Right now we are in Chicago Artists Month so every artist in the city has a show somewhere. It might be in a coffee shop or in a fine gallery but everyone is showing their artwork. You can just go to chicagoartistmonth.org and there is a list of everything that is going on in the city. Every neighborhood is getting behind it and opening up every space possible. Buy what you love, buy what speaks to you. And for the rest? Who cares! You will be so happy down the road because that will be the thing that stays with you.
We picture your house being filled with beautiful art.
I travel a lot and I’ve lived all over the world so I have art from everywhere. Wooden sculptures, tapestries, silks that hang on the wall, sculptures, stone bowls. So it’s art art everywhere and nothing matches. It’s just a culmination of years lived all over the world.
Who is one of your favorite artists?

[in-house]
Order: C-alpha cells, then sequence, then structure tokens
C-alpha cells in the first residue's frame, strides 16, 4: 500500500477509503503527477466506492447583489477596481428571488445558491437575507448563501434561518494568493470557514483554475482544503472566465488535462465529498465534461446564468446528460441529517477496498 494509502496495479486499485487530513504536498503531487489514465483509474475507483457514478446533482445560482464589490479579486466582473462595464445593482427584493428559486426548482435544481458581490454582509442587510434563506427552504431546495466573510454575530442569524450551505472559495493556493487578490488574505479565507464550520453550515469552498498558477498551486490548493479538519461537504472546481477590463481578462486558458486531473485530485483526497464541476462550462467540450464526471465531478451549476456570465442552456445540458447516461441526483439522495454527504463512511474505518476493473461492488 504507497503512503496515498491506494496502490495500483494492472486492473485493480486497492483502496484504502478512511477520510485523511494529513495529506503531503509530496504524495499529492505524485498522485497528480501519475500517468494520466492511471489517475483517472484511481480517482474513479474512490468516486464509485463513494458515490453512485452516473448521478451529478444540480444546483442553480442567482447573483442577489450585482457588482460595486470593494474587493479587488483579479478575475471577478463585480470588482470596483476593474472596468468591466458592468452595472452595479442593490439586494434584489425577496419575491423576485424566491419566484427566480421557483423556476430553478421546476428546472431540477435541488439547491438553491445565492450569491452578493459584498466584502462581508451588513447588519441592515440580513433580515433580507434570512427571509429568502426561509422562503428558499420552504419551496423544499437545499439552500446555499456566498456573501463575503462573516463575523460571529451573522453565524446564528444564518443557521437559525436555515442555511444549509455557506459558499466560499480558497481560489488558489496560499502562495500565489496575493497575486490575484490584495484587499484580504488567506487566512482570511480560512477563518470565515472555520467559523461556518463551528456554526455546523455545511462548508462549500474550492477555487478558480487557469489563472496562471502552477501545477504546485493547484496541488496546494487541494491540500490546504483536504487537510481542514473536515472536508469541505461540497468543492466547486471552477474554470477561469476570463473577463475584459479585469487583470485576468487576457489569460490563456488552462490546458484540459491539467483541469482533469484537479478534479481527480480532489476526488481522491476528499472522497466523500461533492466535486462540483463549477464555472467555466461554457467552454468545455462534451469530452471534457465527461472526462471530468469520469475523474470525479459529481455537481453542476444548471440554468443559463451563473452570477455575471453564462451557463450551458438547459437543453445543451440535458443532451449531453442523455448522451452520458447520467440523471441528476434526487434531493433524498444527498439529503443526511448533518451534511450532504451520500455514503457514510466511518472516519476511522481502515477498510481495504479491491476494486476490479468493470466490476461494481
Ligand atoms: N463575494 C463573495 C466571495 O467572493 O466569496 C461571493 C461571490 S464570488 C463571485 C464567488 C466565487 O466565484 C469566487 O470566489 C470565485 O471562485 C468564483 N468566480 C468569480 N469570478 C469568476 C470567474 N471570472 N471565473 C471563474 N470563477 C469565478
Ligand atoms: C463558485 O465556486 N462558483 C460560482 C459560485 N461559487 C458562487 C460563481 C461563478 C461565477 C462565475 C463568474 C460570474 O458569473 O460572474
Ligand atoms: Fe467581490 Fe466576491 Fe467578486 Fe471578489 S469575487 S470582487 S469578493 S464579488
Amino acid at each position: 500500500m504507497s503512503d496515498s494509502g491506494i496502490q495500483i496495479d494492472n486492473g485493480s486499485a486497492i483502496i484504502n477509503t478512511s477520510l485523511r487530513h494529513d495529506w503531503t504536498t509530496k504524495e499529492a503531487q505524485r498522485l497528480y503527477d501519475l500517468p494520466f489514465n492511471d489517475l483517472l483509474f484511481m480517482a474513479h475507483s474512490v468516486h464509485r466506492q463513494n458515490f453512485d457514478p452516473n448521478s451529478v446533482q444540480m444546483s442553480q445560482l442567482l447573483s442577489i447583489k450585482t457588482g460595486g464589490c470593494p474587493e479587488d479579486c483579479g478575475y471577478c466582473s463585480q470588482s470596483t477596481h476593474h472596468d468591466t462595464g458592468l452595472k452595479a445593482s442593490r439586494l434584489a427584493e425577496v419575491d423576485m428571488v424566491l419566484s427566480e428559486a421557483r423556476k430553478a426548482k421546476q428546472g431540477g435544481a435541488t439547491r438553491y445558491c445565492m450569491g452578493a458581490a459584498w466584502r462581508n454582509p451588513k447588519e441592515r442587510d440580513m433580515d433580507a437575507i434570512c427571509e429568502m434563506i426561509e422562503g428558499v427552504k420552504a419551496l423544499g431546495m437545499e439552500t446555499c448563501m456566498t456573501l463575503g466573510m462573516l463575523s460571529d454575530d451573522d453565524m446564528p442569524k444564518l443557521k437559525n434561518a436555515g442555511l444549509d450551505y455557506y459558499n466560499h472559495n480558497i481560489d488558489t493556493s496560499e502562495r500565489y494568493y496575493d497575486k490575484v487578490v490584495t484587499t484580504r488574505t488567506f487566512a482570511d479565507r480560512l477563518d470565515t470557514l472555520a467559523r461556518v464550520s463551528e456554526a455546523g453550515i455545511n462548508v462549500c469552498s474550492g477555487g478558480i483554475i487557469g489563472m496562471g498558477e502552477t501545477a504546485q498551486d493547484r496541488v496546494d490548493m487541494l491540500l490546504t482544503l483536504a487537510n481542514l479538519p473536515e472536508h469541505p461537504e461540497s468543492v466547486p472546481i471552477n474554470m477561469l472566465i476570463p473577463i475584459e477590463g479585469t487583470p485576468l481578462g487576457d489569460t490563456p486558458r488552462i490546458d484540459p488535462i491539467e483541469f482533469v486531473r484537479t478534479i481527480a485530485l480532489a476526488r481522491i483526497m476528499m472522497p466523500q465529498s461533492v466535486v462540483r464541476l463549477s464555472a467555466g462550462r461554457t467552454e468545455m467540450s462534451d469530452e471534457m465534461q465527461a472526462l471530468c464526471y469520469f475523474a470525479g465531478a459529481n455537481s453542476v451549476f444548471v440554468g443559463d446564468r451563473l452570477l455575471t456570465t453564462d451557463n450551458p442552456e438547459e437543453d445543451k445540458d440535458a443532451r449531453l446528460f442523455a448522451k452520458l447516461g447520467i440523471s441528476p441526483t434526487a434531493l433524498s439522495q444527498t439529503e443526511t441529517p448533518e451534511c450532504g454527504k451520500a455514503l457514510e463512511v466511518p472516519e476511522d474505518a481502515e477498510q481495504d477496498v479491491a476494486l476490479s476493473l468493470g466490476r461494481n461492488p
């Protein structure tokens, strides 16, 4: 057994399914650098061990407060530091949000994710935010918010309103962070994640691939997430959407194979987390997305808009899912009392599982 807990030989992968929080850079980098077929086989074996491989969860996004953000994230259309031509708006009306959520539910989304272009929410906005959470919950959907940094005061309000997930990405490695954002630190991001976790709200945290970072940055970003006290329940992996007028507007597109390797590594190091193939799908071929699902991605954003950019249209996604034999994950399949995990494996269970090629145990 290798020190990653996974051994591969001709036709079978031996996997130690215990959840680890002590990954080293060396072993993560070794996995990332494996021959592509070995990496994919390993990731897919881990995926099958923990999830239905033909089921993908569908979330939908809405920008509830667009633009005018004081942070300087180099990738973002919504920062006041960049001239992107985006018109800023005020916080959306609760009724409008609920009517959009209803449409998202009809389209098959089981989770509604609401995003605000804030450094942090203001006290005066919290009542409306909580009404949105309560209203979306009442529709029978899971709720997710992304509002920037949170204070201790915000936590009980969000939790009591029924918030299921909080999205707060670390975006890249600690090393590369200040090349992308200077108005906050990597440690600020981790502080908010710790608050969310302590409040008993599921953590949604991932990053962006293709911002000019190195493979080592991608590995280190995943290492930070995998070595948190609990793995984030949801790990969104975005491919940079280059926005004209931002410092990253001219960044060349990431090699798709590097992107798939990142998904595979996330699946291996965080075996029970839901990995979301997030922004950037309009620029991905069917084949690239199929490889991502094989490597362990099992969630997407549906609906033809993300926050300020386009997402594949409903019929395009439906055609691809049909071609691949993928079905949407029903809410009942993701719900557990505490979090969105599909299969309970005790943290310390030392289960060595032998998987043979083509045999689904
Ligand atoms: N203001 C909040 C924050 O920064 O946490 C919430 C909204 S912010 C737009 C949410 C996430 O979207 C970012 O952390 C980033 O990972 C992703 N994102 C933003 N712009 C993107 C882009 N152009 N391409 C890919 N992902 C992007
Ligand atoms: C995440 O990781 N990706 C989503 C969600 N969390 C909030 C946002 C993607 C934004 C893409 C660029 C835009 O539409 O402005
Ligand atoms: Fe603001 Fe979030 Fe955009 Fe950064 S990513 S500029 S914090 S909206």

Peggy Macnamara. She is the only artist in residence at the Field Museum. So how cool is this? You know how the Field Museum has all of those stuffed animals? She documents everything that comes into that museum. I have a huge life-size american alligator that she painted in watercolor that hangs over my fireplace.
Do you think of yourself as an artist?
I don’t necessarily think of myself as an artist. I think I march to my own tune. I have a big life and I want to maintain that diversity. I just try to do and experience as much as I can. I’m much more interested in experience than titles.
Do you have any talents we may not know of?
I pick up languages really easily. French, Italian, German. I can understand Spanish because it’s so close to Italian so I can get by. But I don’t have the tech thing. [Laughs]
Favorite vacation spot?
I love the Publican and Nellcôte. The restaurant that I really miss because it really stood out in my mind as exceptional is the Savoy Truffle.
If you could have a drink with anyone, who would it be?
Simone de Beauvoir. We would definitely drink wine and I really want to ask her how it is that she was able to be an advocate for open relationships. She was in love with one person and opened the door so that they would have other partners and other relationships and live with that uncertainty.
Photography by Neal Agustin